Sunday, October 15, 2017

Talk of the Rock Radio Show in Kodiak Alaska for Domestic Violence Awareness Month

You can hear the radio interview by following this link:

Author Speaks About Experience with Domestic Violence

Kayla Desroches/KMXT
A Kodiak resident shared her story recently as part of Domestic Violence Awareness month.
University of Kentucky epidemiologist, Sabrina Brown, who splits her time between Kodiak and Kentucky, published a book called “I Married a Sociopath.”
It covers her experiences with her ex-husband over their 20-year marriage.
She says during that relationship she worked within violence prevention, but it took her a long time to apply that same information to her own case.
“The worst part for me was – and I detail this in my book because it’s so subtle, can be so subtle – but the physiological, the gaslighting, making the victim think that they’re crazy, projecting what they’re doing, but blaming the victim. Those are all very difficult to delineate in your own mind as a victim. So, I kinda straddled both as a researcher and a victim.”
She explains how the psychological aspect can make it harder for the victim to come to terms with the nature of the relationship.
“Other victims in writing this book and blogging for five years have come to me and said ‘I wish he had hit me.’ Because then it would have proven to myself, it would have proven to others, kind of the CSI effect, where ‘Oh, now I have evidence.’”
Brown says her colleague eventually helped her reflect on her own situation.
“And I think you have to be ready to hear it too. And guess at that time I was ready to hear it. She said ‘I want to know what he offers you, what he contributes to the relationship,’ and I couldn’t think of one thing. He didn’t work, I was a human ATM machine just on a treadmill, just keeping me in chaos.”
Brown has since remarried and speaks about her experiences as a way to reach out to other people who have suffered domestic violence. She sat down with KMXT as part of this week’s Talk of the Rock.

Wednesday, June 14, 2017

Formal Book Review in the Harvard Business Review by Myron Stokes (Former Newsweek Correspondent)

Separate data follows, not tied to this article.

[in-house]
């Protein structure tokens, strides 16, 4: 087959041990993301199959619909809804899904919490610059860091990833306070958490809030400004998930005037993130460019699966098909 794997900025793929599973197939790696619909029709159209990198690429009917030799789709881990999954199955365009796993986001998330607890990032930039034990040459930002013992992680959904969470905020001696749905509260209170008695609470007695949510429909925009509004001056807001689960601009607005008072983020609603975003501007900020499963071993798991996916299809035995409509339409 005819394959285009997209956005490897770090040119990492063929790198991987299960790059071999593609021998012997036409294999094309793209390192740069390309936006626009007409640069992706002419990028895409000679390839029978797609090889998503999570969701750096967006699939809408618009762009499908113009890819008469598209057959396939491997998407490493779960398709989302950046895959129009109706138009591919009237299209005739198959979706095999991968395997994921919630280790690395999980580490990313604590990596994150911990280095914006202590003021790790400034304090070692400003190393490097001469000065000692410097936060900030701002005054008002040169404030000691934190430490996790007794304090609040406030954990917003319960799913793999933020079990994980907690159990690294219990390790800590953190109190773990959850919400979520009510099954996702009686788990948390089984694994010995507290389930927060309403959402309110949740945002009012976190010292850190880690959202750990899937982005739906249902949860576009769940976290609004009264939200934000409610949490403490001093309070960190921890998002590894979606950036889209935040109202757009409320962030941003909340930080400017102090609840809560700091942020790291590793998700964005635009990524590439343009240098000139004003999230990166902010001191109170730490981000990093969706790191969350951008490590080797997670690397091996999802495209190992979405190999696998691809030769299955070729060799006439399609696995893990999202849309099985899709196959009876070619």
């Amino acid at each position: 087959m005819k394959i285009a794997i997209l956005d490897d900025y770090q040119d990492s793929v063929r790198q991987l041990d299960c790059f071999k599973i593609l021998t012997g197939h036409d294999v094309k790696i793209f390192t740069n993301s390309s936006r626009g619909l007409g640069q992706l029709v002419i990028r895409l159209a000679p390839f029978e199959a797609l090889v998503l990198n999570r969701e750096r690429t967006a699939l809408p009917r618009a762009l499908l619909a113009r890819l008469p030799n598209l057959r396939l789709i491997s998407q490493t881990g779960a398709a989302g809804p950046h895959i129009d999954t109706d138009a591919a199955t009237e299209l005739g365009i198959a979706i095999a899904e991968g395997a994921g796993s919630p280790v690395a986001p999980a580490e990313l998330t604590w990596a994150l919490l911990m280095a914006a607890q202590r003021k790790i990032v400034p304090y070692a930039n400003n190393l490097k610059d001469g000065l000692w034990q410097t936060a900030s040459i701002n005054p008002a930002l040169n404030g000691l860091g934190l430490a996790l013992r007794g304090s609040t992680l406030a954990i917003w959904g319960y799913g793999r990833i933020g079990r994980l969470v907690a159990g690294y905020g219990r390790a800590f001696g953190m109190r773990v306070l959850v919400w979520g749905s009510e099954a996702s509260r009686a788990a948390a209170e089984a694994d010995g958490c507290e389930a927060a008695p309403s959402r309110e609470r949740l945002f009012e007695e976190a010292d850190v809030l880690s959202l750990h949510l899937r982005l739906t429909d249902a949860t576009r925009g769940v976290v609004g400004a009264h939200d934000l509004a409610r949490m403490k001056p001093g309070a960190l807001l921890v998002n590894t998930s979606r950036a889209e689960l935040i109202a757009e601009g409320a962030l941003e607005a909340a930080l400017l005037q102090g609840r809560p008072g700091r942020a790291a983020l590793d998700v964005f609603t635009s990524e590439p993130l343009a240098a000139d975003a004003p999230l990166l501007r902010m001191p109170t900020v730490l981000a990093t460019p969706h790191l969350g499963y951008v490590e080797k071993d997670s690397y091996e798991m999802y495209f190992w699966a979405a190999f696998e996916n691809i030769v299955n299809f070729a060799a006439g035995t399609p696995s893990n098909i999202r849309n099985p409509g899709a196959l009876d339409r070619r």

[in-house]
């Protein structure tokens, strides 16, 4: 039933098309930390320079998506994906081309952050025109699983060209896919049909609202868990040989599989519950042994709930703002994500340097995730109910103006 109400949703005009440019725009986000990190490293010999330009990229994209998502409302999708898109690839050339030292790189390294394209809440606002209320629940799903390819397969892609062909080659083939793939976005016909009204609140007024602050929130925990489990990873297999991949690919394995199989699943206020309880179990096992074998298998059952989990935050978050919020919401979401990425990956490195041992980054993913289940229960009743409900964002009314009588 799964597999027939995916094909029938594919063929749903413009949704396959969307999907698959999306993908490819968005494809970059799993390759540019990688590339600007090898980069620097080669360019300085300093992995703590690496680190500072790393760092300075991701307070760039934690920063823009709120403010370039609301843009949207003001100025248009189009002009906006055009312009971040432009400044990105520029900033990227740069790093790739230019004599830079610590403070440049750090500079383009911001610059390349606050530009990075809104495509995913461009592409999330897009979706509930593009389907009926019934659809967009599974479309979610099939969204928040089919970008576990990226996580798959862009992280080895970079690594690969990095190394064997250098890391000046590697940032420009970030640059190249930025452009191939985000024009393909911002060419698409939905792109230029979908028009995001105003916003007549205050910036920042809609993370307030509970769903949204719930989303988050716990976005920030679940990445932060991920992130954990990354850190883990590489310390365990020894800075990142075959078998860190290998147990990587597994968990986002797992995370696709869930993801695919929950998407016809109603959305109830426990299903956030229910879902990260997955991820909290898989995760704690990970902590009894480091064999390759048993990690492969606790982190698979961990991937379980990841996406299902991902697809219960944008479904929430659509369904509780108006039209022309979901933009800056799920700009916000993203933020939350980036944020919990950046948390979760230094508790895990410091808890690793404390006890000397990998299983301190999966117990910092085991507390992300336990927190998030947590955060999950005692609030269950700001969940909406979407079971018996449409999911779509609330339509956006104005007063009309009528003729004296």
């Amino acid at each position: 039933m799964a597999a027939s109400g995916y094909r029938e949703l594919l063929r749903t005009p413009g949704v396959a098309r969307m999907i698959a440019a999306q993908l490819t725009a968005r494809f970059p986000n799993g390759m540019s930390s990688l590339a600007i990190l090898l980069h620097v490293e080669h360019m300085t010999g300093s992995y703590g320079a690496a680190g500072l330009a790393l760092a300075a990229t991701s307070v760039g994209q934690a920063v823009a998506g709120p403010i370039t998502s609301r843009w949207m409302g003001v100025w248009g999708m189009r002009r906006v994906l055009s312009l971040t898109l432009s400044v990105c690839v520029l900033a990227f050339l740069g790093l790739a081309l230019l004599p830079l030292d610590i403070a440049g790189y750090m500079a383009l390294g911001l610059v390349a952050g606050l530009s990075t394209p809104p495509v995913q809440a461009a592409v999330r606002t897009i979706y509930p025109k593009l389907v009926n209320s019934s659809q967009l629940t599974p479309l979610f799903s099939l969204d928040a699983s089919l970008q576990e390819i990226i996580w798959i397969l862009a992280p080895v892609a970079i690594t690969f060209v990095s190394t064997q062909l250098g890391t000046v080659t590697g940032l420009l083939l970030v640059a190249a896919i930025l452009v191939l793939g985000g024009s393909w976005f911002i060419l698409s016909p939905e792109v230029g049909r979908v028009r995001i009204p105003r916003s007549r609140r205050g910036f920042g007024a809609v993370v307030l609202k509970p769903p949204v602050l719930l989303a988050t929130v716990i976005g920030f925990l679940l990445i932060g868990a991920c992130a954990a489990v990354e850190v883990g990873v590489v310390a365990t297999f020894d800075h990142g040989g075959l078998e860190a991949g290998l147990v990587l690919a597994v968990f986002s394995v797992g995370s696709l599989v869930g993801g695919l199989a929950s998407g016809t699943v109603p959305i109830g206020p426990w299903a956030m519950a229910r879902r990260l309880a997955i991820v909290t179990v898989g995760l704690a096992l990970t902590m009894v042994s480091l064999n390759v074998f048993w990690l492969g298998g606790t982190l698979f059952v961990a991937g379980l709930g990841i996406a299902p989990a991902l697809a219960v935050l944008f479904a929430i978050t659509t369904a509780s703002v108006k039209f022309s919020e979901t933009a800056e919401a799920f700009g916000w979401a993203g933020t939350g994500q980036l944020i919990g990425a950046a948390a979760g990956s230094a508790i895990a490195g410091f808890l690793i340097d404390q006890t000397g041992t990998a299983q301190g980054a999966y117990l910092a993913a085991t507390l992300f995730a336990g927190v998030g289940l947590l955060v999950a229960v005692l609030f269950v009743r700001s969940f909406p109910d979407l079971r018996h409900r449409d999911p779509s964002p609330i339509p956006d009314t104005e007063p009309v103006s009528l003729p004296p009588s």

The Love of a US Navy SEAL Brought Her Back...                
                                                 Book Review
Frankfort, KY, June 14, 2017 - In the aftermath of absorbing the contents of this book, I was compelled to draw on my experiences as a former Newsweek investigative correspondent, which exposed me with disturbing depth and regularity to the darker side of humanity, from The Balkans to Pennsylvania. In my view, few people would have had the courage or the fortitude to talk about - let alone create a fastidiously compiled non-fiction depiction - of a life where as a little girl, Dr. Brown was subjected to continuous sexual assault by family members, but urged to speak glowingly of those abusers when questioned by authorities.  
"With Steve", Brown muses, "I was reborn at 39 years of age while simultaneously finding the love of my life. Moreover, he imposed his rigorous training as a SEAL instructor to my own discipline as a means of directly assaulting my demons, and taught me to expand my capabilities and limits of endurance through learning primitive survival skills in nature's most unforgiving locales such as Alaska and Montana. "
Recognizing she had no true protectors, Brown crafted a strategy of self-preservation that was/is astonishing in its effectiveness; especially when one recognizes few would have maintained their sanity, let alone completely revamping the architecture of her life to become a renowned University of Kentucky Associate Prof. of Epidemiology, a Counter-Terrorism lecturer, a mother, a mentor to young women and wife to a decorated US Navy SEAL.
I was privileged to spend time with Dr. Brown and her family at a remote horse ranch/retreat deep in the woods of Kentucky. A place, I might add, where one rediscovers their child-like sense of wonder. (Fireflies in the trees on a pitch black night have a way of doing that) Indeed, a perfect locale where husband Steve, seriously injured himself during an OCONUS operation, has brought veterans of multiple wars to reclaim their balance and sense of self-worth. For him, it is giving back in a long lasting way.                                 Steven Brown, Naval Special Warfare Basic Training Command